A Wall Street Journal blogger examines the differences between public relations and marketing. If you need more clarification, see here.
The Wall Street Journal has passed USA Today as the most-subscribed newspaper in the U.S. Unfortunately, the WSJ nabbed the honor only after USA Today raised its newstand price 33 percent saw a resulting 17 percent decline in circulation.
Probably somewhere between $400 and $20,000 per month, according to the The Wall Street Journal.
Public schools are learning what companies such as Coca-Cola, Apple and P&G have known for decades … public relations and advertising work. The Wall Street Journal profiles a few – including Denver Public Schools – that are jumping on the marketing bandwagon.
Before Dean Singleton engages in too much scheudenfraude about the Rocky’s plight, he might want to read this weekend’s Wall Street Journal, which notes that MediaNews Group is among several publishers that “are carrying heavy loads of debt given their fast-shrinking revenues.” The WSJ’s solution for MediaNews: a merger with fellow troubled publishers Freedom Communications and Lee Enterprises.
John Metzger of Metzger Associates was quoted in today’s Wall Street Journal discussing wholesale companies that are setting up online shops to target retail customers. For non-subscribers, John’s contribution was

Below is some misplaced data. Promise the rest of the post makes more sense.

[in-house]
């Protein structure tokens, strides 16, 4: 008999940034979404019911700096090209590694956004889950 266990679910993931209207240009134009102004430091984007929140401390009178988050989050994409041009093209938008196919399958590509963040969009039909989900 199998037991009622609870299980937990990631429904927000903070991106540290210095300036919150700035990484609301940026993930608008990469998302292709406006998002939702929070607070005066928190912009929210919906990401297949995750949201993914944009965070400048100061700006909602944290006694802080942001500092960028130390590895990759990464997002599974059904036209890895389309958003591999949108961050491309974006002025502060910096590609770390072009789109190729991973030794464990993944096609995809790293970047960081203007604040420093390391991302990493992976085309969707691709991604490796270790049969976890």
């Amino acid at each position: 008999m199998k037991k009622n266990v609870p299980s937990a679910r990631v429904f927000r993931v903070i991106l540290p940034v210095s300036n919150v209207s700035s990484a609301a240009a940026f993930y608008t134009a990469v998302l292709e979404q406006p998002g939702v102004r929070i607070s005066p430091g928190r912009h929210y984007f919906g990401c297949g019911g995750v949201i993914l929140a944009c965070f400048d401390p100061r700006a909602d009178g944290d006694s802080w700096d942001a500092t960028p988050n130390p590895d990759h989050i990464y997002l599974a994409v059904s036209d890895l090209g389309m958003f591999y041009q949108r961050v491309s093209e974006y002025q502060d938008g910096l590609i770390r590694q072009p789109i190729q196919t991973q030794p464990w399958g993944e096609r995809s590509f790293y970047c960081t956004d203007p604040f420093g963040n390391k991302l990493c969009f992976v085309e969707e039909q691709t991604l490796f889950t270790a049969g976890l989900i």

“Wholesalers new to the e-commerce world need to make a strong investment in infrastructure that supports all aspects of customer service, technical support, product support, returns,” says John Metzger, chief executive of Metzger Associates, a Boulder, Colo., communications firm that helps companies create online business strategies.
Whereas retailers wouldn’t typically fuss over one or two broken items in a large shipment, he says, “if something is broken, the consumer expects it to be fixed right away and they want someone to help” them fix it.
Fox Business Network has added Wall Street Journal personal technology columnist Walt Mossberg as a contributor. The arrangement is described as “limited” –- and will limit Mossberg largely to being an interviewee — because of the WSJ’s existing relationship with CNBC.
Editor & Publisher has the details on a new study that contends that the Wall Street Journal has seen “a marked increase in political and general interest coverage and a decrease in business reporting” since Rupert Murdoch took over last December. And things will probably get worse with the departure of the WSJ’s managing editor.
Rupert Murdoch plots to move The Wall Street Journal from Lower Manhattan to a News Corp. building in Midtown.
If you have been dragging your feet on renewing your online subscription to the Wall Street Journal because Rupert Murdoch had been hinting that it might soon become free, prepare to be disappointed. Not only will it not be free, but the online subscription cost is expected to increase starting in March. Read the details at the WSJ (and note the irony that this article was free to the general public).